Erin N. Marcus is a professor of clinical medicine at the University of Miami and a Public Voices fellow.
Along with the resurgence of covid-19, an insidious and less perceptible pandemic has arisen: one of anxiety, depression and grief.
It’s a phenomenon I’ve seen among people seeking help in the primary care clinic where I work. I think of the woman who, after her mother and sister died of covid, lost the motivation to take her diabetes medication, or do much of anything else. The man who recovered from covid but who now can’t sleep because of flashbacks to his time in the hospital. The woman whose adult children recovered from covid — but who is so anxious about venturing out of her tiny apartment that her normally well-controlled blood pressure has rocketed to dangerously high levels.
My observations are consistent with those of national surveys, which have found significant increases in depression and anxiety during the pandemic. In one large nationwide survey, U.S. adults were more than three times more likely to screen positive for anxiety and depressive disorders, compared with one year earlier. Another survey found a significant increase in alcohol use.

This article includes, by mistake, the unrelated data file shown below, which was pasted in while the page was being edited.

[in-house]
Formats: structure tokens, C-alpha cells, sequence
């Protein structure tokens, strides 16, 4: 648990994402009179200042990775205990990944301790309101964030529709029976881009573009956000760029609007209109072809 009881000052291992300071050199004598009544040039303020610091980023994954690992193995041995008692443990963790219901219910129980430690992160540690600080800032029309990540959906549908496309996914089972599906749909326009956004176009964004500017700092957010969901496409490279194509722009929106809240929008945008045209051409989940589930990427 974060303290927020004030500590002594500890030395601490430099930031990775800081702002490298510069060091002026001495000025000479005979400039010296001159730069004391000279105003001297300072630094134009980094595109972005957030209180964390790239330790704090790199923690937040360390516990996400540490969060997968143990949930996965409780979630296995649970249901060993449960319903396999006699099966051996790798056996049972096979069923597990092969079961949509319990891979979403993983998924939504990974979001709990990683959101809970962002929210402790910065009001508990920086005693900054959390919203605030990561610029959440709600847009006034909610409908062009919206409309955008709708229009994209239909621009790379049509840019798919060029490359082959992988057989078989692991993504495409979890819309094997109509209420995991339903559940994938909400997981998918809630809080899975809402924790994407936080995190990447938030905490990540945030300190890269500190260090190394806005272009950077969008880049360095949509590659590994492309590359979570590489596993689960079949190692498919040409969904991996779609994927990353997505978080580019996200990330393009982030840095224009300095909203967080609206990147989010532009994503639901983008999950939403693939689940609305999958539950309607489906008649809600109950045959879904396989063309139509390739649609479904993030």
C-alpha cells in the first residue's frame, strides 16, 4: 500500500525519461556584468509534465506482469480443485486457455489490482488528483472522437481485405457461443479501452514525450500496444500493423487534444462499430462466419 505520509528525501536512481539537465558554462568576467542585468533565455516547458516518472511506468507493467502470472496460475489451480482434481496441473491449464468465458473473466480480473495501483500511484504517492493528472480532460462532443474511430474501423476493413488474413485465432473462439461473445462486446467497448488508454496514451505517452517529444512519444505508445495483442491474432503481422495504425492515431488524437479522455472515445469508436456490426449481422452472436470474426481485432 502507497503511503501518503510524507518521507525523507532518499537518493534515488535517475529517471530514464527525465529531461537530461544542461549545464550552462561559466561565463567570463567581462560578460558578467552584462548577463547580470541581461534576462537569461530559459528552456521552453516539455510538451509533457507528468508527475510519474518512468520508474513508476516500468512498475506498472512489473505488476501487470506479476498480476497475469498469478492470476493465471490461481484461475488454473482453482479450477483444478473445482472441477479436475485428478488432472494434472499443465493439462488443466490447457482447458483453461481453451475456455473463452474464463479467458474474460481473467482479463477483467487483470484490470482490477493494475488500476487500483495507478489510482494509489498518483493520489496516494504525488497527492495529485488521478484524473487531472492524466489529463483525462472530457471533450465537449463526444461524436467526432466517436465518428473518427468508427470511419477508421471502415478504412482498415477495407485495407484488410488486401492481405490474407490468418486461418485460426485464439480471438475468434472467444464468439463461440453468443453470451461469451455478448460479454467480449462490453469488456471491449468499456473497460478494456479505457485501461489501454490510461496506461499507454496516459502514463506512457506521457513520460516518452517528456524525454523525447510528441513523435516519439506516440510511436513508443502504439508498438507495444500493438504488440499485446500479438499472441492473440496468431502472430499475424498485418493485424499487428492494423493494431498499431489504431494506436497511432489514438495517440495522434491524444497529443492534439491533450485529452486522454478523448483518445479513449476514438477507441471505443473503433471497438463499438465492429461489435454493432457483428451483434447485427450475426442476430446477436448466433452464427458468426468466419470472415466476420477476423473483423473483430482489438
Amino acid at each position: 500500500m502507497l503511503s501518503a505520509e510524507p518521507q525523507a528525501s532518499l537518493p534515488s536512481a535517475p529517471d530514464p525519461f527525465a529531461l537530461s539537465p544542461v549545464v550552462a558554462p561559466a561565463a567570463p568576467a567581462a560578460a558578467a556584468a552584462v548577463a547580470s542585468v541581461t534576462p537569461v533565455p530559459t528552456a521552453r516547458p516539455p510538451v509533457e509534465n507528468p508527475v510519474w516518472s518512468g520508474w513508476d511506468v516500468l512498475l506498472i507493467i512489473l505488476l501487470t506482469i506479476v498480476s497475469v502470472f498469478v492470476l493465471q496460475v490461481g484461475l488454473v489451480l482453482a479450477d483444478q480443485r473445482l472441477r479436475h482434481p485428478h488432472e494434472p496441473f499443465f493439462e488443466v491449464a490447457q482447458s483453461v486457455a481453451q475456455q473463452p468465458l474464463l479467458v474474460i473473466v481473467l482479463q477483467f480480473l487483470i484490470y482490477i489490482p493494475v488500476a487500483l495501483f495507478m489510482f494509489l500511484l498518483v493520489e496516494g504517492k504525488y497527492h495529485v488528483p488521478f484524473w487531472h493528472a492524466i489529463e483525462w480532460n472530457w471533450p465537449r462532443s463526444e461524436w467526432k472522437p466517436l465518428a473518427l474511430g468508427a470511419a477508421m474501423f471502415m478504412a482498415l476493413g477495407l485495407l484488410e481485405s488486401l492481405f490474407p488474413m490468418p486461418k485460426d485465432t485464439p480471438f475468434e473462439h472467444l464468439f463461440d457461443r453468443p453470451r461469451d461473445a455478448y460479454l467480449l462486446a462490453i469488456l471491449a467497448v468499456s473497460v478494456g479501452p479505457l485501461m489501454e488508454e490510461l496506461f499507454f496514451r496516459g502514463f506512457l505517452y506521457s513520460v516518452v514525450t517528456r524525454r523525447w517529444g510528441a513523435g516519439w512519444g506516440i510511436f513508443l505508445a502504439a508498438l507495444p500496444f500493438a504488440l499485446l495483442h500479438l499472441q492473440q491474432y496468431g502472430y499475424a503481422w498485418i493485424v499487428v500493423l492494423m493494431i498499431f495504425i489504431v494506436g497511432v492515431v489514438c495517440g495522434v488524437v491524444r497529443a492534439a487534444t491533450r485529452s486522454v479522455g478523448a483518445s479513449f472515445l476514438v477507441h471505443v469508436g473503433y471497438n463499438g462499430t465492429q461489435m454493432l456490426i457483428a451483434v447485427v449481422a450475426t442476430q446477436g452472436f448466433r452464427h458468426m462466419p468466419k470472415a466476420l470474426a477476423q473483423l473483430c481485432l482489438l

Those surveys were conducted in April through June, before the spread of the coronavirus escalated to encompass the entire nation. Today, it’s likely that the psychological toll is much worse. Every person who dies of covid-19 leaves behind, on average, nine close family members — a grandchild, son, daughter, brother, sister, spouse, mother or father. The grief experienced by those surviving family members and friends is a normal reaction to loss. But some psychologists fear that the circumstances of covid-19 — in which people might die unexpectedly or alone, and without the normal rituals of community remembrance such as a memorial service — may increase the likelihood of prolonged grief disorder, a disabling condition that can last years and raise the risk of suicide or alcohol and drug abuse.